I am trying to restore a database with the following command:

$ sudo -u postgres pg_restore -C -d dvdrental dvdrental.tar 
[sudo] password for t: 

However, I am receiving the following error message:

could not change directory to "/home/t/mydata/.../relation model/SQL/implementations/Implementations, i.e. relational database management systems/postgreSQL/general/web/postgresqltutorial/databases": Permission denied

pg_restore: [archiver] could not open input file "dvdrental.tar": No such file or directory

I was wondering why I can't change directory to the current directory with permission denied?

File permission bits are:

 -rw-rw-r-- 1 t t 2838016 May 26  2013 dvdrental.tar

Is it because one of its ancestry directory is not both readable and executable by any one? The file has many ancestry directories, and how can I verify that?


2 Answers 2


You can, user postgres can't.

sudo -u postgres changes user-id to postgres and then runs the commands. at now user postgres can't access the input file, or even the current directory.

Instead, do it this way:

$ sudo -u postgres pg_restore -C -d dvdrental < dvdrental.tar 

This way the file is opened by your shell under your account before sudo starts and pg_restore then accesses the file content on standard input

  • Thanks. "user postgres can't access the input file, or even the current directory", how or where is this set up?
    – Tim
    Jun 15, 2018 at 11:29
  • I have added permission bits of the file. The archive file is readable by anyone.
    – Tim
    Jun 15, 2018 at 11:39
  • seems to be down some rabbit hole of the users home directory, user postgres needs execute permission on all the dirctories in that chain. it's easier to just use redirection instead.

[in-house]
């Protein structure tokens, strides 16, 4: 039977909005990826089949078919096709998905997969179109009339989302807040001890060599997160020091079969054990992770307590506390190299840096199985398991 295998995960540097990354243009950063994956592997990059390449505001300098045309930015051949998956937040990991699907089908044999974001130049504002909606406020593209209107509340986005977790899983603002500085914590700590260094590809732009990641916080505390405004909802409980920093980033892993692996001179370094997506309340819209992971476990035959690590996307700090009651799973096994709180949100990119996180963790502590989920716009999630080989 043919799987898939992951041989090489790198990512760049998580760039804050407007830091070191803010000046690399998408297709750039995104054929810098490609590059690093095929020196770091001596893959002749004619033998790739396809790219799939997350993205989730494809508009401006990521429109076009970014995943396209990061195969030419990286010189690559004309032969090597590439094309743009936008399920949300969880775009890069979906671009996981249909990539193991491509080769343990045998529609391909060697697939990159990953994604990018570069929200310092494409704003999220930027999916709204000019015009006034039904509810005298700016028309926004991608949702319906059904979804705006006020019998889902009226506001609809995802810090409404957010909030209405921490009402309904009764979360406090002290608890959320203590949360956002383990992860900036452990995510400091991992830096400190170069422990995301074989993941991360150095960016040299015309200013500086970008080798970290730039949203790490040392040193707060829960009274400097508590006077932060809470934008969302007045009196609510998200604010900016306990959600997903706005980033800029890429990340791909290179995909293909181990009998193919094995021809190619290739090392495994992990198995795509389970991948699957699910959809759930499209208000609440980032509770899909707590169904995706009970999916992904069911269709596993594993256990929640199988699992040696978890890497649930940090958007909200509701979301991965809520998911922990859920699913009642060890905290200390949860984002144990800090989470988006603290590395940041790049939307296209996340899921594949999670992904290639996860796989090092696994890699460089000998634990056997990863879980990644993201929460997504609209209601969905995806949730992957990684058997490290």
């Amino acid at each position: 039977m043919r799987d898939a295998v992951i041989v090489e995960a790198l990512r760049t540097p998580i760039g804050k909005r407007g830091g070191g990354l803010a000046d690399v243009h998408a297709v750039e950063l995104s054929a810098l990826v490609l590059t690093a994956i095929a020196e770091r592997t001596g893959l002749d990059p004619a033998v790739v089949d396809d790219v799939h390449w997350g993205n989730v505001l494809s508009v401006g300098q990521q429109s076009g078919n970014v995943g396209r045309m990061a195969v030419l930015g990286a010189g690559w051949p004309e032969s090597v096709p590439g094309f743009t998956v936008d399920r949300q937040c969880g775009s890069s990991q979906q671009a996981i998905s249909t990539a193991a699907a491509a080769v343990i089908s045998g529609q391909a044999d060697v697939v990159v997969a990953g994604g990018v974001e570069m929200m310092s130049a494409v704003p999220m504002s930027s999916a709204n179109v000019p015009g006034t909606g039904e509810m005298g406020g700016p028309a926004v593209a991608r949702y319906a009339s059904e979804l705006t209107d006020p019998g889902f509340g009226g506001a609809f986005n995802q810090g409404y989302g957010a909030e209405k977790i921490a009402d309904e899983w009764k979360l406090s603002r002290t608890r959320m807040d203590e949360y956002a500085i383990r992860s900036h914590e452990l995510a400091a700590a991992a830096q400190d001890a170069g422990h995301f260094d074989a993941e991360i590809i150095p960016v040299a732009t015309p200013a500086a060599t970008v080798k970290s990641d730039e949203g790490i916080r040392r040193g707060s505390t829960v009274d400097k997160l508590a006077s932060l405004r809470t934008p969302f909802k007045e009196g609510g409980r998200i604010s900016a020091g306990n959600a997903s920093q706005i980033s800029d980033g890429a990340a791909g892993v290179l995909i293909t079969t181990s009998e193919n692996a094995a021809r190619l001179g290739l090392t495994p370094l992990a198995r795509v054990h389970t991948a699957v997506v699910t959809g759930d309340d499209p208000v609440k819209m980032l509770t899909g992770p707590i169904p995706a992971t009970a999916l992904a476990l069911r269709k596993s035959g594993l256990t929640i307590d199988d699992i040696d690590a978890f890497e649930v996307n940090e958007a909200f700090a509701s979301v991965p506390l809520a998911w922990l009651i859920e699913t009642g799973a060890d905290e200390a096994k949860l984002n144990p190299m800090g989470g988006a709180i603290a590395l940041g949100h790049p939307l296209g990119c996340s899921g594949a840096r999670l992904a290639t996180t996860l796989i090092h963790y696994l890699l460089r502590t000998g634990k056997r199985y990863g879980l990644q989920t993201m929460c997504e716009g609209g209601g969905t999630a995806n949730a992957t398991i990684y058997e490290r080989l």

– Jasen
    Jun 16, 2018 at 0:16

The current directory, and all its parent directories, have to be accessible for the postgres user, i.e. have the executable/searchable bit set for whichever owner/group/other permission applies on each directory when determining postgres’s permissions, or grant that permission using ACLs.

To check the permissions, use namei:

namei -l /path/to/directory

See How to check if a user can access a given file? for details.

  • Thanks. Is there a faster way to verify that there is anacestry directory without read or executable permission to anyone than manually ls -l every ancestry directory?
    – Tim
    Jun 15, 2018 at 12:27
  • Thanks again. Is there a faster way to add read and execution permission bits for all the ancestry directories of a given file, than manually for each ancestry directory?
    – Tim
    Jun 15, 2018 at 12:37
  • Also is it correct that if I have a symbolic link to a directory which doesn't have read and execution permission for anyone, making the link have read and execution permission for anyone still doesn't allow any one to traverse indirectly into the directory via the link?
    – Tim
    Jun 15, 2018 at 12:40
  • I don’t think there’s a faster way to set the bits, because the appropriate value can depend on the directories’ ownership. Regarding symbolic links, they don’t carry permissions under Linux; a user’s ability to access a directory pointed to by a symbolic link is entirely determined by the directory’s permissions. Jun 15, 2018 at 12:53
  • What do the permission bits of a symlink do?
    – Tim
    Jun 15, 2018 at 12:59

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